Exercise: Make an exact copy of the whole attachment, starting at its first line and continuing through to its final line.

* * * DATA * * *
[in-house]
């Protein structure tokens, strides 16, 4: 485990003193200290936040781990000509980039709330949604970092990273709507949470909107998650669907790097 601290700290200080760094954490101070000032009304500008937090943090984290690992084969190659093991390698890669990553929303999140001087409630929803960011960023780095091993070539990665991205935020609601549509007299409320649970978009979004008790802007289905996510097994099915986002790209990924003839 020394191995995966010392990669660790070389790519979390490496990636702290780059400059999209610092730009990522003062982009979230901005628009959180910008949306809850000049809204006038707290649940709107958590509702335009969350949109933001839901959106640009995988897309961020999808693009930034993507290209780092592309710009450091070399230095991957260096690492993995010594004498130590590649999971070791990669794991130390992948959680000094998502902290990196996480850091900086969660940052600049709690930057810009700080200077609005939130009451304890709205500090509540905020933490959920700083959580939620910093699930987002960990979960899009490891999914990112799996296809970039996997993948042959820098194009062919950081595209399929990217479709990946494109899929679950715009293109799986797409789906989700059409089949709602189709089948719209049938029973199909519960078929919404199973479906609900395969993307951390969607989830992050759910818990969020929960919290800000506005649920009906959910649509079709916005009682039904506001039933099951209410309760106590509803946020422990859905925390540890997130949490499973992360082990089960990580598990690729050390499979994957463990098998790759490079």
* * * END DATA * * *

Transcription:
[in-house]
């Protein structure tokens, strides 16, 4: 485990003193200290936040781990000509980039709330949604970092990273709507949470909107998650669907790097 601290700290200080760094954490101070000032009304500008937090943090984290690992084969190659093991390698890669990553929303999140001087409630929803960011960023780095091993070539990665991205935020609601549509007299409320649970978009979004008790802007289905996510097994099915986002790209990924003839 020394191995995966010392990669660790070389790519979390490496990636702290780059400059999209610092730009990522003062982009979230901005628009959180910008949306809850000049809204006038707290649940709107958590509702335009969350949109933001839901959106640009995988897309961020999808693009930034993507290209780092592309710009450091070399230095991957260096690492993995010594004498130590590649999971070791990669794991130390992948959680000094998502902290990196996480850091900086969660940052600049709690930057810009700080200077609005939130009451304890709205500090509540905020933490959920700083959580939620910093699930987002960990979960899009490891999914990112799996296809970039996997993948042959820098194009062919950081595209399929990217479709990946494109899929679950715009293109799986797409789906989700059409089949709602189709089948719209049938029973199909519960078929919404199973479906609900395969993307951390969607989830992050759910818990969020929960919290800000506005649920009906959910649509079709916005009682039904506001039933099951209410309760106590509803946020422990859905925390540890997130949490499973992360082990089960990580598990690729050390499979994957463990098998790759490079």